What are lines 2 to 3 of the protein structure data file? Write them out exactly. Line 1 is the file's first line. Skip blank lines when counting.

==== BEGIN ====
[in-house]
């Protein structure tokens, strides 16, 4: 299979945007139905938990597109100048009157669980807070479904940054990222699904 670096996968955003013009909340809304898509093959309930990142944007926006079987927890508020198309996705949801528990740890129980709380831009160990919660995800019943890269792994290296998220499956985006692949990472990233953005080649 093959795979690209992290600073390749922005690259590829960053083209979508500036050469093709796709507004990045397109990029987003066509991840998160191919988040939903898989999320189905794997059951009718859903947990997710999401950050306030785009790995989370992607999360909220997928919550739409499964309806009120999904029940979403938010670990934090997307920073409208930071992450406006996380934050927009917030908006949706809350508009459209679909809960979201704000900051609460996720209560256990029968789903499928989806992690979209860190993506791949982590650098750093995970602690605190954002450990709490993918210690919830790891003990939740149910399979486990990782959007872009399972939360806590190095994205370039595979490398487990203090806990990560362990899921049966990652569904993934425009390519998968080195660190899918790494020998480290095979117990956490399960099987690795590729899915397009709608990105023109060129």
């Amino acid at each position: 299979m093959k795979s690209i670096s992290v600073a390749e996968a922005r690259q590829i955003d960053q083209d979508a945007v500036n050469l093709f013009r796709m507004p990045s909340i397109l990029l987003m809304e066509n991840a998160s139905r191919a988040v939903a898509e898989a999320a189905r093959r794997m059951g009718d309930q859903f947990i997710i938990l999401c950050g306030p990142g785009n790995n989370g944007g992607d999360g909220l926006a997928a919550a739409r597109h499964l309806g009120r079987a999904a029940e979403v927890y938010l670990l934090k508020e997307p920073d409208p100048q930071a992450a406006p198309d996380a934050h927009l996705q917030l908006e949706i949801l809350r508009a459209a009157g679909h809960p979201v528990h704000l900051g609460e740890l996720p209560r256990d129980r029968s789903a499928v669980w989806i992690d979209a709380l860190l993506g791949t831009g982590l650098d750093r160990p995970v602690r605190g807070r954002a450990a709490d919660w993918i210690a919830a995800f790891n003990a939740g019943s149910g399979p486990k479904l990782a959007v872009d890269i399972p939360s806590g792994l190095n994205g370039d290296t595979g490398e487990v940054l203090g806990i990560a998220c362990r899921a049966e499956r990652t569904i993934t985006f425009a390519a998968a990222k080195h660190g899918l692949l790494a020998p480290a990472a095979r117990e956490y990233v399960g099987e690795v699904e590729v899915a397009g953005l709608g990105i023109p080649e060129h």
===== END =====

């Protein structure tokens, strides 16, 4: 299979945007139905938990597109100048009157669980807070479904940054990222699904 670096996968955003013009909340809304898509093959309930990142944007926006079987927890508020198309996705949801528990740890129980709380831009160990919660995800019943890269792994290296998220499956985006692949990472990233953005080649 093959795979690209992290600073390749922005690259590829960053083209979508500036050469093709796709507004990045397109990029987003066509991840998160191919988040939903898989999320189905794997059951009718859903947990997710999401950050306030785009790995989370992607999360909220997928919550739409499964309806009120999904029940979403938010670990934090997307920073409208930071992450406006996380934050927009917030908006949706809350508009459209679909809960979201704000900051609460996720209560256990029968789903499928989806992690979209860190993506791949982590650098750093995970602690605190954002450990709490993918210690919830790891003990939740149910399979486990990782959007872009399972939360806590190095994205370039595979490398487990203090806990990560362990899921049966990652569904993934425009390519998968080195660190899918790494020998480290095979117990956490399960099987690795590729899915397009709608990105023109060129």
């Amino acid at each position: 299979m093959k795979s690209i670096s992290v600073a390749e996968a922005r690259q590829i955003d960053q083209d979508a945007v500036n050469l093709f013009r796709m507004p990045s909340i397109l990029l987003m809304e066509n991840a998160s139905r191919a988040v939903a898509e898989a999320a189905r093959r794997m059951g009718d309930q859903f947990i997710i938990l999401c950050g306030p990142g785009n790995n989370g944007g992607d999360g909220l926006a997928a919550a739409r597109h499964l309806g009120r079987a999904a029940e979403v927890y938010l670990l934090k508020e997307p920073d409208p100048q930071a992450a406006p198309d996380a934050h927009l996705q917030l908006e949706i949801l809350r508009a459209a009157g679909h809960p979201v528990h704000l900051g609460e740890l996720p209560r256990d129980r029968s789903a499928v669980w989806i992690d979209a709380l860190l993506g791949t831009g982590l650098d750093r160990p995970v602690r605190g807070r954002a450990a709490d919660w993918i210690a919830a995800f790891n003990a939740g019943s149910g399979p486990k479904l990782a959007v872009d890269i399972p939360s806590g792994l190095n994205g370039d290296t595979g490398e487990v940054l203090g806990i990560a998220c362990r899921a049966e499956r990652t569904i993934t985006f425009a390519a998968a990222k080195h660190g899918l692949l790494a020998p480290a990472a095979r117990e956490y990233v399960g099987e690795v699904e590729v899915a397009g953005l709608g990105i023109p080649e060129h």